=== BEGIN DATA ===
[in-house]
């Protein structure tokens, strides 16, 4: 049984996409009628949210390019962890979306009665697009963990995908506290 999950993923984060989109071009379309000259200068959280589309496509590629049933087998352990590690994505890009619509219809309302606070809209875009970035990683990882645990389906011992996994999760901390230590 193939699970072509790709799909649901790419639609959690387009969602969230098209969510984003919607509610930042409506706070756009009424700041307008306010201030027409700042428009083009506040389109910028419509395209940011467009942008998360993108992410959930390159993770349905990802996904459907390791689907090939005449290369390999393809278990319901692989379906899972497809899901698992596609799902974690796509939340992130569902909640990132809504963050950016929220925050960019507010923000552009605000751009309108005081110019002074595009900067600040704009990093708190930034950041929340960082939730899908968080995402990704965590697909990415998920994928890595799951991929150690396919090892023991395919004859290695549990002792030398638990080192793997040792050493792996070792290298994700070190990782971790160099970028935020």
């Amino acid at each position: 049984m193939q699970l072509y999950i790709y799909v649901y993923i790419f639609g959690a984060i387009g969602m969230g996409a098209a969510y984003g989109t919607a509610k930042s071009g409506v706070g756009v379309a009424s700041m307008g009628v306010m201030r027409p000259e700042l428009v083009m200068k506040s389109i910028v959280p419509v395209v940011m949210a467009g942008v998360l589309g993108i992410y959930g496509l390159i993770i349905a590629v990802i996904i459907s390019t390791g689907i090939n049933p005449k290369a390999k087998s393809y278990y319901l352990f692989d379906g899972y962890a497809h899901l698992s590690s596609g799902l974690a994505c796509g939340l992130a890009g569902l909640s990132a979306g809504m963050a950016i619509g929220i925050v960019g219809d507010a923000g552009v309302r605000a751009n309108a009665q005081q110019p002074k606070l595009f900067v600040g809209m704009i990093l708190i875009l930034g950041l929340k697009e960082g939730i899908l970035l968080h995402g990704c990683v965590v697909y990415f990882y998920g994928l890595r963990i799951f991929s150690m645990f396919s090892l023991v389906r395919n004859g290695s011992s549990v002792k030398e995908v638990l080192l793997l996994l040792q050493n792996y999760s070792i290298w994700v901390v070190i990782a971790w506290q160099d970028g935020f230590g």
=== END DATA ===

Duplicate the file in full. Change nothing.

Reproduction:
[in-house]
């Protein structure tokens, strides 16, 4: 049984996409009628949210390019962890979306009665697009963990995908506290 999950993923984060989109071009379309000259200068959280589309496509590629049933087998352990590690994505890009619509219809309302606070809209875009970035990683990882645990389906011992996994999760901390230590 193939699970072509790709799909649901790419639609959690387009969602969230098209969510984003919607509610930042409506706070756009009424700041307008306010201030027409700042428009083009506040389109910028419509395209940011467009942008998360993108992410959930390159993770349905990802996904459907390791689907090939005449290369390999393809278990319901692989379906899972497809899901698992596609799902974690796509939340992130569902909640990132809504963050950016929220925050960019507010923000552009605000751009309108005081110019002074595009900067600040704009990093708190930034950041929340960082939730899908968080995402990704965590697909990415998920994928890595799951991929150690396919090892023991395919004859290695549990002792030398638990080192793997040792050493792996070792290298994700070190990782971790160099970028935020």
């Amino acid at each position: 049984m193939q699970l072509y999950i790709y799909v649901y993923i790419f639609g959690a984060i387009g969602m969230g996409a098209a969510y984003g989109t919607a509610k930042s071009g409506v706070g756009v379309a009424s700041m307008g009628v306010m201030r027409p000259e700042l428009v083009m200068k506040s389109i910028v959280p419509v395209v940011m949210a467009g942008v998360l589309g993108i992410y959930g496509l390159i993770i349905a590629v990802i996904i459907s390019t390791g689907i090939n049933p005449k290369a390999k087998s393809y278990y319901l352990f692989d379906g899972y962890a497809h899901l698992s590690s596609g799902l974690a994505c796509g939340l992130a890009g569902l909640s990132a979306g809504m963050a950016i619509g929220i925050v960019g219809d507010a923000g552009v309302r605000a751009n309108a009665q005081q110019p002074k606070l595009f900067v600040g809209m704009i990093l708190i875009l930034g950041l929340k697009e960082g939730i899908l970035l968080h995402g990704c990683v965590v697909y990415f990882y998920g994928l890595r963990i799951f991929s150690m645990f396919s090892l023991v389906r395919n004859g290695s011992s549990v002792k030398e995908v638990l080192l793997l996994l040792q050493n792996y999760s070792i290298w994700v901390v070190i990782a971790w506290q160099d970028g935020f230590g």